Understanding the Phase Contrast Optics to Restore Artifact-Free Microscopy Images for Segmentation


Phase contrast, a noninvasive microscopy imaging technique, is widely used to capture time-lapse images to monitor the behavior of transparent cells without staining or altering them. Due to the optical principle, phase contrast microscopy images contain artifacts such as the halo and shade-off that hinder image segmentation, a critical step in automated microscopy image analysis. Rather than treating phase contrast microscopy images as general natural images and applying generic image processing techniques on them, we propose to study the optical properties of the phase contrast microscope to model its image formation process. The phase contrast imaging system can be approximated by a linear imaging model. Based on this model and input image properties, we formulate a regularized quadratic cost function to restore artifact-free phase contrast images that directly correspond to the specimen's optical path length. With artifacts removed, high quality segmentation can be achieved by simply thresholding the restored images. The imaging model and restoration method are quantitatively evaluated on microscopy image sequences with thousands of cells captured over several days. We also demonstrate that accurate restoration lays the foundation for high performance in cell detection and tracking.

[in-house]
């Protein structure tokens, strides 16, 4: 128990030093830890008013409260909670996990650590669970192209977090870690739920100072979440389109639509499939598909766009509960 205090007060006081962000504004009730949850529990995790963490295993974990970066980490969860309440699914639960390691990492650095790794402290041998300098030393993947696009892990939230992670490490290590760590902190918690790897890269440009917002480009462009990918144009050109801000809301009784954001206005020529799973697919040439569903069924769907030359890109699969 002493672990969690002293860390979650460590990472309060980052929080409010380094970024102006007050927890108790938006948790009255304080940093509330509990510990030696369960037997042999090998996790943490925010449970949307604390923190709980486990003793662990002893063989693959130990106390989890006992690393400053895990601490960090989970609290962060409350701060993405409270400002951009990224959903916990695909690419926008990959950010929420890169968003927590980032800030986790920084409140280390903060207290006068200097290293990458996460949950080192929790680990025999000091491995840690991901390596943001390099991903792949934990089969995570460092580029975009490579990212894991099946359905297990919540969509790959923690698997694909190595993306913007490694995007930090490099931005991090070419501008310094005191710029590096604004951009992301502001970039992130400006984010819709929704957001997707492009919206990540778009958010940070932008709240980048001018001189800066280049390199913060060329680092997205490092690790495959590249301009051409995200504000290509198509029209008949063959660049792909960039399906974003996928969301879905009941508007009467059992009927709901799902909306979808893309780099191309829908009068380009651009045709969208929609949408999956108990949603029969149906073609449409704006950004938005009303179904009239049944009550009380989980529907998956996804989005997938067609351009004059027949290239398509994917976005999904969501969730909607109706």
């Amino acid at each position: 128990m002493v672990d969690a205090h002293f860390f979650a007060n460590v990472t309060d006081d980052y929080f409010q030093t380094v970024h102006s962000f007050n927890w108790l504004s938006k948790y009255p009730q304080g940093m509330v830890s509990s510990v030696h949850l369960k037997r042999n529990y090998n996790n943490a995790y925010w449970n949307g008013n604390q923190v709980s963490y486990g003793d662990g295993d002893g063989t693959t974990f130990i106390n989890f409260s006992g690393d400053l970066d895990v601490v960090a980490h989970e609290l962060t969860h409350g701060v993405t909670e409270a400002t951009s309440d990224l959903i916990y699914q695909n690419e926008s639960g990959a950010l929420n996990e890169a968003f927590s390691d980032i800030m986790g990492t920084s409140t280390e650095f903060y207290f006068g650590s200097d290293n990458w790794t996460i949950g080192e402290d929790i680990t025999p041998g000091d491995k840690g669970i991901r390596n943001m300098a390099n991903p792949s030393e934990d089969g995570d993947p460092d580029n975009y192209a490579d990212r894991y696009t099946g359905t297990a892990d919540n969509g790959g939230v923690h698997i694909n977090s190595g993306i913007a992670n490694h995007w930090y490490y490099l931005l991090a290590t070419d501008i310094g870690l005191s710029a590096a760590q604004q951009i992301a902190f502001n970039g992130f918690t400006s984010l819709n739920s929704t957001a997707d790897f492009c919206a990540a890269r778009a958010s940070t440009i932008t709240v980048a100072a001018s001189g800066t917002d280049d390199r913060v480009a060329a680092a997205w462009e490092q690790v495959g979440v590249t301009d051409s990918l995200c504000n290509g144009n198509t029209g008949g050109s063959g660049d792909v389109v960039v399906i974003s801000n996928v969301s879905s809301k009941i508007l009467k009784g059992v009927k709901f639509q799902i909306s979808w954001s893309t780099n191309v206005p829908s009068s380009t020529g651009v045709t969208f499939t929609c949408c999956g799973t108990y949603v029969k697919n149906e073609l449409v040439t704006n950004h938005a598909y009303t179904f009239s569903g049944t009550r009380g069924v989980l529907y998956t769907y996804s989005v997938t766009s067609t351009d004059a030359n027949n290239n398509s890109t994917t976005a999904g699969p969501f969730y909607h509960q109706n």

Computer Science

Keywords and Phrases

Automated Microscopy; Cell Detection; Critical Steps; Generic Images; High-Quality Segmentation; Image Formation Process; Imaging Model; Input Image; Linear Imaging; Microscopy Images; Microscopy Imaging; Natural Images; Optical Path Lengths; Phase Contrast Microscopes; Phase Contrasts; Phase-Contrast Image; Phase-Contrast Imaging; Phase-Contrast Microscopy; Quadratic Cost Functions; Restoration Methods; Thresholding; Time Lapse Images; Image Analysis; Image Reconstruction; Imaging Techniques; Optical Data Processing; Optical Properties; Restoration; Image Segmentation; Accuracy; Article; Artifact; Cell Density; Cell Tracking; Halo Effect; Image Processing; Image Quality; Imaging System; Optic Tract; Optics; Phase Contrast Microscope; Phase Contrast Microscopy; Phase Contrast Optics; Priority Journal; Quantitative Analysis; Artifacts; Cell Tracking; Computer Simulation; Computer-Aided Design; Equipment Design; Equipment Failure Analysis; Lenses; Microscopy; Phase-contrast; Models; Theoretical; Reproducibility of Results; Sensitivity and Specificity; Subtraction Technique; Image Restoration; imaging Model; Microscopy Image Analysis; Phase Contrast Optics

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Article - Journal

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